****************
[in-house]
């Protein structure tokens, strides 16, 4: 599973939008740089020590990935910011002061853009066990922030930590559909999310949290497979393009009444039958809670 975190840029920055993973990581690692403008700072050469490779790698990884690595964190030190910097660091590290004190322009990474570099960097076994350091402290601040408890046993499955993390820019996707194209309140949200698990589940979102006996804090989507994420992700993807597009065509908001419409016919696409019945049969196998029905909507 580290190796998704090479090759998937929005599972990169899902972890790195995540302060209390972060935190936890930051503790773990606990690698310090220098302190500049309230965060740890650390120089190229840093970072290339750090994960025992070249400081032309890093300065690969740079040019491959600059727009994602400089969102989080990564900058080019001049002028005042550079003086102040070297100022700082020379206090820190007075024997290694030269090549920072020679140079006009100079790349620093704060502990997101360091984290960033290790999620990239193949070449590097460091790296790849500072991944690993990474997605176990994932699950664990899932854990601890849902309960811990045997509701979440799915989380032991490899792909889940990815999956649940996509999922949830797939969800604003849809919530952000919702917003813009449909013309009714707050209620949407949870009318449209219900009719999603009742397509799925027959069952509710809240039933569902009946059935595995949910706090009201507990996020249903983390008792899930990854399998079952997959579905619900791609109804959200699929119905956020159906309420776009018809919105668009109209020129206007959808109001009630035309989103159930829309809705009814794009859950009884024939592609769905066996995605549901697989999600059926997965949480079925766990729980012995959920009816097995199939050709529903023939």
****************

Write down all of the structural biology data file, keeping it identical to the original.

[in-house]
């Protein structure tokens, strides 16, 4: 599973939008740089020590990935910011002061853009066990922030930590559909999310949290497979393009009444039958809670 975190840029920055993973990581690692403008700072050469490779790698990884690595964190030190910097660091590290004190322009990474570099960097076994350091402290601040408890046993499955993390820019996707194209309140949200698990589940979102006996804090989507994420992700993807597009065509908001419409016919696409019945049969196998029905909507 580290190796998704090479090759998937929005599972990169899902972890790195995540302060209390972060935190936890930051503790773990606990690698310090220098302190500049309230965060740890650390120089190229840093970072290339750090994960025992070249400081032309890093300065690969740079040019491959600059727009994602400089969102989080990564900058080019001049002028005042550079003086102040070297100022700082020379206090820190007075024997290694030269090549920072020679140079006009100079790349620093704060502990997101360091984290960033290790999620990239193949070449590097460091790296790849500072991944690993990474997605176990994932699950664990899932854990601890849902309960811990045997509701979440799915989380032991490899792909889940990815999956649940996509999922949830797939969800604003849809919530952000919702917003813009449909013309009714707050209620949407949870009318449209219900009719999603009742397509799925027959069952509710809240039933569902009946059935595995949910706090009201507990996020249903983390008792899930990854399998079952997959579905619900791609109804959200699929119905956020159906309420776009018809919105668009109209020129206007959808109001009630035309989103159930829309809705009814794009859950009884024939592609769905066996995605549901697989999600059926997965949480079925766990729980012995959920009816097995199939050709529903023939």